Divorcement decrees, changing audience habits (they were changing alright --- moving into suburbs and giving up movies), and eventually television --- all these eroded the industry and especially Fox. 1947 started the flow of red ink, and by the following year, it was a torrent. Gene Tierney in a bad picture lost money (That Wonderful Urge), but so did Gene Tierney in a good picture (The Ghost and Mrs. Muir --- it came up short by $650,000). She wasn’t alone. All the women on 20th payrolls suffered --- Betty Grable was in one loser after another after Mother Wore Tights, Linda Darnell was re-routed into low-grade westerns and mysteries, new personalities like Peggy Cummins proved impossible to launch. Gene Tierney fell into the quagmire of what we worshipfully now call "film noir" --- back then, it was a black-and-white ghetto for fading actresses no longer trusted with Technicolor or best-seller adaptations --- instead of Gentleman’s Agreement and Forever Amber, she got Whirlpool, Where The Sidewalk Ends, and Night and The City. All these were commercial failures, and critics couldn’t be bothered. We love looking at them today, but in the late forties, you couldn’t walk down the street without tripping over a crime thriller, and Gene Tierney could scarcely have increased her fan base for having appeared in them (now, of course, they’re some of the films for which she’s best remembered).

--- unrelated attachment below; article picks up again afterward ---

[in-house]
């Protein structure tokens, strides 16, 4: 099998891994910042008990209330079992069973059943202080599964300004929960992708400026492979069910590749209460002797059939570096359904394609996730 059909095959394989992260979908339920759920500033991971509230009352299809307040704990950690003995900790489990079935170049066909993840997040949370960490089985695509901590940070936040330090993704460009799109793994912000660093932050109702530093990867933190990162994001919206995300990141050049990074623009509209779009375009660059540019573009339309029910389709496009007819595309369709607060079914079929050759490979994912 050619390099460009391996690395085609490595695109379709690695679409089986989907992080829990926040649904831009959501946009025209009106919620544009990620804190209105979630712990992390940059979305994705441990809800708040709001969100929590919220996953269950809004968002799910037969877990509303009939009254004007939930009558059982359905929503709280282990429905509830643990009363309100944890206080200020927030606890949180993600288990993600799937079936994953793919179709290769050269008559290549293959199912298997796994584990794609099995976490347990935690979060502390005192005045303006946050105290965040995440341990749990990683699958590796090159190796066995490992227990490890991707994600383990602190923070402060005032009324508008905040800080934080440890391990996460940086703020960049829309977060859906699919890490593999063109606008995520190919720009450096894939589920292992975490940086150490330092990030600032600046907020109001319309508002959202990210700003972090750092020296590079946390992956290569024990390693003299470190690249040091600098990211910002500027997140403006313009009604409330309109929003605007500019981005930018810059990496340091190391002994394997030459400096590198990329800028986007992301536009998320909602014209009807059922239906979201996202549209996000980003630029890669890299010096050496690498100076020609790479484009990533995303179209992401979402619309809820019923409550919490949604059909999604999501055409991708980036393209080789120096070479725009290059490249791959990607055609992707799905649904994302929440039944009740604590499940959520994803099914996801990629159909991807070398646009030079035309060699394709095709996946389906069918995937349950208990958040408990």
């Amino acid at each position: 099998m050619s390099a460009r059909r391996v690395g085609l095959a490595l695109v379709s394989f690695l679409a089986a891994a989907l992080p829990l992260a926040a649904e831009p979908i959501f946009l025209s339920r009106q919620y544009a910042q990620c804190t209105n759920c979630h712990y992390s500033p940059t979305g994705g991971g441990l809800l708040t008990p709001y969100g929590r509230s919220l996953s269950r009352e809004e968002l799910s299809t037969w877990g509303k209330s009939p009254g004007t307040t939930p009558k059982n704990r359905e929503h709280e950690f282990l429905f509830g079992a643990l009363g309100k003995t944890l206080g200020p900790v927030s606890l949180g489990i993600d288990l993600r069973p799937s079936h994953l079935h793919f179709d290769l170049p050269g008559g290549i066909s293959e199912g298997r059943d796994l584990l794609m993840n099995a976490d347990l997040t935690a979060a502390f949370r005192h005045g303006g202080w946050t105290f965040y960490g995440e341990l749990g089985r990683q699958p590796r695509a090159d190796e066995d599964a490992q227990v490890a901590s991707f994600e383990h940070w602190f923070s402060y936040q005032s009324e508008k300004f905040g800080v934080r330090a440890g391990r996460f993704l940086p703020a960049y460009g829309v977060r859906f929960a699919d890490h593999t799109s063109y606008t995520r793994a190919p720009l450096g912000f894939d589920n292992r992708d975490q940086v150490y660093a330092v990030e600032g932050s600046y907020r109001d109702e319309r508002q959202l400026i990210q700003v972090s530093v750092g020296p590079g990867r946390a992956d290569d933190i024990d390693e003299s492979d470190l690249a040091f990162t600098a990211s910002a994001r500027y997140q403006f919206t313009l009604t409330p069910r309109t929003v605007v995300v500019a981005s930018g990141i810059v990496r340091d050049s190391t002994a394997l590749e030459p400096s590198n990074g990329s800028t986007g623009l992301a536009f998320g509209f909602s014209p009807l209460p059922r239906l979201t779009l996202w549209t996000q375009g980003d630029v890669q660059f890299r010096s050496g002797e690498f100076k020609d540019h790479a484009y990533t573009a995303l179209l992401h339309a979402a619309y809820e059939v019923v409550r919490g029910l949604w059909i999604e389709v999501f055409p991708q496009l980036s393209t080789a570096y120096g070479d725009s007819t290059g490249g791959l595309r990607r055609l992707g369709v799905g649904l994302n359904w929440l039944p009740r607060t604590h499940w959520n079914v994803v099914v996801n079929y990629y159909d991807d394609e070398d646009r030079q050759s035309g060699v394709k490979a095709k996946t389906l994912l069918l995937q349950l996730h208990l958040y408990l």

Personal travails increased as the career wound down --- friends and family started noticing irrational episodes around 1952. Tierney thought she could cure it with increased work. Plymouth Adventure was released that year. One of these days we’ll do a posting on this underrated gem --- for now, I’ll merely refer to it as the first and only Mayflower noir --- take away his period outfit, and Spencer Tracy could be the anti-hero in any post-war urban landscape. Plymouth Adventure failed commercially. School kids on a field trip would no doubt have been put off by the bleak mood, and others must have seen it as further evidence of Metro’s artistic decline --- it’s still misunderstood today. Clark Gable helped Gene spend some of MGM’s frozen funds in Never Let Me Go, rescuing her from behind the iron curtain --- it too lost money. She made a last stand with Humphrey Bogart in The Left Hand Of God --- he recognized the signs of a mental breakdown, having had a sister with the same problem, so he knew just how to get her through the shoot. Later on, she’d barely remember making it. This would be Gene Tierney’s final starring role. She’d live another thirty-six years, several of those a resident in various institutions, before a Texas oilman (and ex-husband to Hedy Lamarr) rescued her. There was a memoir published in 1979 called Self-Portrait, and that led to some talk show appearances, but she was fragile to the end. Emphysema finally got her at the age of seventy in 1991. She’d started smoking at the beginning of her movie career in the hopes it would help lower her voice. Finally it did.